3 of the Best Things I’ve Heard When Traveling

WHILE TRAVELING you are sure to meet all kinds of amazing people and will without a doubt, learn a few new things or bring back a fresh perspective. One of my favorite parts of visiting new countries and meeting new people has been those little sayings or phrases that I remember hearing; and no matter how long has passed, they’ve stuck with me. Some were funny or strange. Some seemed a bit more profound or important.

Here are the 3 best things I’ve heard while traveling:

Hope you enjoy!

#1 “Today is today….tomorrow? I don’t know?!”

Location: Sayulita, Mexico

On vacation with my girlfriend, we decided to sign up for a full day of sailing and snorkeling with Alley Cat, a very fun boat trip for the day!

The morning started off a bit sluggish: all the tourists were shuffling onto the large, 56 foot catamaran boat and the excitement level was hovering around a 3 or 4. While not depressing, the mood was understandable. A tinge of a headache, read like the headline on a newspaper, across many faces (Tequila the likely culprit) and the morning air was still chilly on the water. The sun beginning it’s day and rising just as slow as we were moving. By 8am, the seats and mesh netting hammock-style center of the boat was filled with huddled tourists. Brightly colored beach towels were wrapped over everyone’s shoulders and legs – makeshift blankets so some could still imagine they were in bed.

At 8:30am the boat motor came to life and all of the day guides piled onto the boat. Christmas music began to blast and they all ran to the front of the boat – standing in front of us like a theatre cast, ready for their final bow. The tip of their Santa hats dancing side to side.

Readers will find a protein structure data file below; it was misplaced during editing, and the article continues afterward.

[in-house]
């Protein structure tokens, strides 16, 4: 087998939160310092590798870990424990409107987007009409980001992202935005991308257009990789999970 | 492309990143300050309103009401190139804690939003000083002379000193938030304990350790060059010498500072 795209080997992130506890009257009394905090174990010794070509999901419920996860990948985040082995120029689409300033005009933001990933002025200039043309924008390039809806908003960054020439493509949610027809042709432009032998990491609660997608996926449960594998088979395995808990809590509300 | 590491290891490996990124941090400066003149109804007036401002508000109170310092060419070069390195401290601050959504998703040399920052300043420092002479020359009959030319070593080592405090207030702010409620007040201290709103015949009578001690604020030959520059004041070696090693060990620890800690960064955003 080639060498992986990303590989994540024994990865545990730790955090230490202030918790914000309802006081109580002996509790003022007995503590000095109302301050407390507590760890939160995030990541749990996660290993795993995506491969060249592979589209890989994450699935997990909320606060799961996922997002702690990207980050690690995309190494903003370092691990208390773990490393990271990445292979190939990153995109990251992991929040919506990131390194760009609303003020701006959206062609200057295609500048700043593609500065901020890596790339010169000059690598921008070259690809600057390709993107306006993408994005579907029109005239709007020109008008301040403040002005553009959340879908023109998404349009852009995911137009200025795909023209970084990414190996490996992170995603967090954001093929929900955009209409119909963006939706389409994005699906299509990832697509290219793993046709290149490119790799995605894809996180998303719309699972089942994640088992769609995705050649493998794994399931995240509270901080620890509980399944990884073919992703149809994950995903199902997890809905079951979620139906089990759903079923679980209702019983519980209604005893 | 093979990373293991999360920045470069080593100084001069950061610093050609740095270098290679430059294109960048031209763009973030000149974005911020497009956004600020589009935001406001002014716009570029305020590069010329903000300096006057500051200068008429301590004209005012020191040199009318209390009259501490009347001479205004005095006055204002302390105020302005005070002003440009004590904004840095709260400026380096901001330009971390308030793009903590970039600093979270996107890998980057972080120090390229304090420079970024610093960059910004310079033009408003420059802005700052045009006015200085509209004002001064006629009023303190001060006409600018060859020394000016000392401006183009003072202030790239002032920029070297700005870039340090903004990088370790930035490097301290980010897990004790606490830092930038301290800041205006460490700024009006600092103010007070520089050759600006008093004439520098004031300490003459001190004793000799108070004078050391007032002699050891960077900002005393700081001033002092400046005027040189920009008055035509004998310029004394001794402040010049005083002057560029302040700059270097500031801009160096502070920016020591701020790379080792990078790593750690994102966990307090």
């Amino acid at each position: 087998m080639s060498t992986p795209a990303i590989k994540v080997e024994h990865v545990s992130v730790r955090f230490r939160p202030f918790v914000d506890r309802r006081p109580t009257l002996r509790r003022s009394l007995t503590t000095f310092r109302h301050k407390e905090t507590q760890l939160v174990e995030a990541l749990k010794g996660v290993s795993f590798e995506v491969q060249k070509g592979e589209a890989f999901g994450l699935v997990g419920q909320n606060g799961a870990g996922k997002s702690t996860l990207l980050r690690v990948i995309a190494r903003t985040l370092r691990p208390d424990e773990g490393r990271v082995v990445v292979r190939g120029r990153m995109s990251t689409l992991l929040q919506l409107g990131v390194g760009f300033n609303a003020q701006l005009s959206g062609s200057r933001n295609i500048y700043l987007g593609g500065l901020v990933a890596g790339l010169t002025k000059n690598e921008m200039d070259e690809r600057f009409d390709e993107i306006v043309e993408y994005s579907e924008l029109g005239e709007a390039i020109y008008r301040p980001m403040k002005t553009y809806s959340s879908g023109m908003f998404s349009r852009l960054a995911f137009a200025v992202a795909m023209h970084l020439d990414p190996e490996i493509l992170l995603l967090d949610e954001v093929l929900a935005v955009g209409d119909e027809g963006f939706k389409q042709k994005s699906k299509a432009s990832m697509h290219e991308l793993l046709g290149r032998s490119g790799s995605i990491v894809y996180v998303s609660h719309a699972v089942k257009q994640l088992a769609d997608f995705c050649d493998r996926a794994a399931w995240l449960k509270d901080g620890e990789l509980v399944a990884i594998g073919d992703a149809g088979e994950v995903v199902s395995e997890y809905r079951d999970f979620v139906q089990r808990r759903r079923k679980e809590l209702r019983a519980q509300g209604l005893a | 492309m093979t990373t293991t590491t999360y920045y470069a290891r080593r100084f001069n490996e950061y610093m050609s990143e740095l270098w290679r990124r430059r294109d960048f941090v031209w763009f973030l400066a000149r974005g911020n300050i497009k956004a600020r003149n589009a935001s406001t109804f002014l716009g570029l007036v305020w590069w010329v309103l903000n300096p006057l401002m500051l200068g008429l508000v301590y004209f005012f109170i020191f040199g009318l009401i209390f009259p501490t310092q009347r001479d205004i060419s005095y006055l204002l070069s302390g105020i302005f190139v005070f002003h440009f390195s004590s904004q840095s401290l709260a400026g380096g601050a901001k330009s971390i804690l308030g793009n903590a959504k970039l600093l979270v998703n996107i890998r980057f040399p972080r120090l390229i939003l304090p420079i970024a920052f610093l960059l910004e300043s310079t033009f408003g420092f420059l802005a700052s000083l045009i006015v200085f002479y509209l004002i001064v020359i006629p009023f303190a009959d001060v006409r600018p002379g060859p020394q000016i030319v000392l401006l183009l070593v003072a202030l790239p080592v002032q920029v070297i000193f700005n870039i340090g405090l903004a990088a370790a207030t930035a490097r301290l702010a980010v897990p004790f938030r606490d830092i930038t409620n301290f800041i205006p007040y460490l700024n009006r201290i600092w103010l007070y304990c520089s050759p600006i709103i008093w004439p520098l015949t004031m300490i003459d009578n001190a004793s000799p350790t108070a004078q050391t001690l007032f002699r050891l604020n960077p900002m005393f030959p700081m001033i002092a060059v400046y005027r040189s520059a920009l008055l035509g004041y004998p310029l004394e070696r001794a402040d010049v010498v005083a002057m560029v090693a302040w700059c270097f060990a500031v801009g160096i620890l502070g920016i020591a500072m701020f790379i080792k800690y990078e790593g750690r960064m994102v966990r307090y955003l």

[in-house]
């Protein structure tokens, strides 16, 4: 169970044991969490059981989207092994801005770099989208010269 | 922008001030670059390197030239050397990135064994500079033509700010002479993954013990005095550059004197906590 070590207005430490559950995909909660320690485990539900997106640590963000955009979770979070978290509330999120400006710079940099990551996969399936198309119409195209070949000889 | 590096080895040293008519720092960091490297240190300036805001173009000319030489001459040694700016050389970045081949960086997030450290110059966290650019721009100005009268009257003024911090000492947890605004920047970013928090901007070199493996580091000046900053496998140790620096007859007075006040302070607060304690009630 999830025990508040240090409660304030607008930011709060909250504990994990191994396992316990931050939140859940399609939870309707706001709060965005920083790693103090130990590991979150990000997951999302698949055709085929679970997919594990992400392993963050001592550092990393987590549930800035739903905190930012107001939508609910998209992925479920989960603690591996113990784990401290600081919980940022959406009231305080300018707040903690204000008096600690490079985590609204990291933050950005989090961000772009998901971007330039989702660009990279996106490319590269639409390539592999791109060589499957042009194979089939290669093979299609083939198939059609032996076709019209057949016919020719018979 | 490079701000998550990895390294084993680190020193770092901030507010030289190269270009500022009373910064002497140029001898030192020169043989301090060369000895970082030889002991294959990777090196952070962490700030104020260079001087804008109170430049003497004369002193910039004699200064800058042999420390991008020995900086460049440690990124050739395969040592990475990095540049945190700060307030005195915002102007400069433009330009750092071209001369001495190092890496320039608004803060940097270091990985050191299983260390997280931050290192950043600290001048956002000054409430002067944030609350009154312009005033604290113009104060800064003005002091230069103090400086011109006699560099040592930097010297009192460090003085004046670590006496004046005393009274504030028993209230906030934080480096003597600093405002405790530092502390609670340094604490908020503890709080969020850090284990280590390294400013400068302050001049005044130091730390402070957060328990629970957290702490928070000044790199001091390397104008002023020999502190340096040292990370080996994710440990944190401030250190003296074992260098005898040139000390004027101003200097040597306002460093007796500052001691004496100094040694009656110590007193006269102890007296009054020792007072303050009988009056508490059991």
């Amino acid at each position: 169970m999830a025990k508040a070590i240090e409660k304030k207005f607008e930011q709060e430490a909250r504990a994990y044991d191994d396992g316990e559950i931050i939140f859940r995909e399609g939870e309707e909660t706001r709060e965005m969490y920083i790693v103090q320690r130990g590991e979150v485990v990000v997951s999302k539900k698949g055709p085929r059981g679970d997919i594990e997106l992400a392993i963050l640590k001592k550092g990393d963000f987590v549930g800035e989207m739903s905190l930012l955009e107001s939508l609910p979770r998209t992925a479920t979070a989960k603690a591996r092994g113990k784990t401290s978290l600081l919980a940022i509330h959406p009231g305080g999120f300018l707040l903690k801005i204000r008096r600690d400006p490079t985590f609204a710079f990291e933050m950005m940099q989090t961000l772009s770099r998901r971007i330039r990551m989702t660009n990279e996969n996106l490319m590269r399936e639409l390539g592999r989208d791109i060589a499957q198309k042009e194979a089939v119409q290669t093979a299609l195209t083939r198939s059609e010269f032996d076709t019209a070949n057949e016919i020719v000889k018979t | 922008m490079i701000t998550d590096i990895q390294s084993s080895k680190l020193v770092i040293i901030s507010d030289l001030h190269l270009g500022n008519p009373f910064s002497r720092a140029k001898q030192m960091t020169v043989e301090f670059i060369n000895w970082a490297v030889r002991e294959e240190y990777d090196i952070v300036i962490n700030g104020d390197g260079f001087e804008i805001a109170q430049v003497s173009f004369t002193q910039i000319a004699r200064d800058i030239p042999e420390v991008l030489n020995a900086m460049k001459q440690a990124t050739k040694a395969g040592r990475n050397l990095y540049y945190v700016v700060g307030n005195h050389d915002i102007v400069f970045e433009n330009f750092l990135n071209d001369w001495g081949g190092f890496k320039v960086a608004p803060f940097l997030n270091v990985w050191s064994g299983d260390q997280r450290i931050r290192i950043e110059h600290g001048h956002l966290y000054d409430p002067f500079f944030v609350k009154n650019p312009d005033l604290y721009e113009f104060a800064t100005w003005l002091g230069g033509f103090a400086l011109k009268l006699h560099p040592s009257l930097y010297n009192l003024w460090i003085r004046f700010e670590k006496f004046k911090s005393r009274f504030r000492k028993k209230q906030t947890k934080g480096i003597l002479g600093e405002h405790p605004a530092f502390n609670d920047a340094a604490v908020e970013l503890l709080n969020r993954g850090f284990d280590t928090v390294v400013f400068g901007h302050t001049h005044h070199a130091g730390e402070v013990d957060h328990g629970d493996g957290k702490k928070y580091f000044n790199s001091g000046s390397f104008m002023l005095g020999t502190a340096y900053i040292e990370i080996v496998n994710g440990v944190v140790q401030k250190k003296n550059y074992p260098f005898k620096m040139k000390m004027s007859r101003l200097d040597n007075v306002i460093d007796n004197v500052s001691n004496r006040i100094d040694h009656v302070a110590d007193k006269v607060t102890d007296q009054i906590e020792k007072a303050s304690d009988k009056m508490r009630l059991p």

The lead guide, Carlos, announced himself with a smile and as he saw everyone needed a pump up, he proclaimed in broken, accented English, “Today is today……tomorrow I don’t know? The boat laughed and chuckled.

As the boat glided over waves, the sun came up, and smiles brightened on everyone’s faces. Throughout the day, this saying would become (first) a little joke that we would giggle with a worried expression on our face (oh no this will be a long day!) and then it became everyone’s rallying cry (Today is TODAY!….)

I can remember myself thinking “oh crap what did we sign up for!” at this early morning hour – cold and on a boat, with overzealous dancing guides and loud Christmas music belting “Feliz Navidad” on repeat.

But once the boat set sail, the day became more and more fun: with snorkeling, swimming into a blue cave, and sightseeing. As the boat sped along, the sun rays warmed our ocean-salt kissed skin.

By 2 or 3pm in the afternoon, the vacationers had scarfed down tasty quesadillas and were now hitting the free and open bar – Coronas and Margaritas were being passed down the line.

By 4pm the boat was returning to our dock and the music was cranked up. The final 30 minutes were a euphoric sun-sparked party, with a conga line forming, a guide pouring Tequila down our gullets, and everyone embracing the phrase, “Today is today…tomorrow I don’t know!” It wasn’t quite Wolf of Wall Street (hey there were kids on board) but it was a party!

Thinking back, it’s almost one of those bumper sticker sayings, dead simple but the more you recall it, you start to nod along in agreement. I still think back to this day anytime I feel like skipping out on something that’d be out of a normal routine. Or just, if I can feel a negative vibe creeping in.

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Our guide Carlos

 

#2 “Oh, My Christmas!”

Location: Cusco, Peru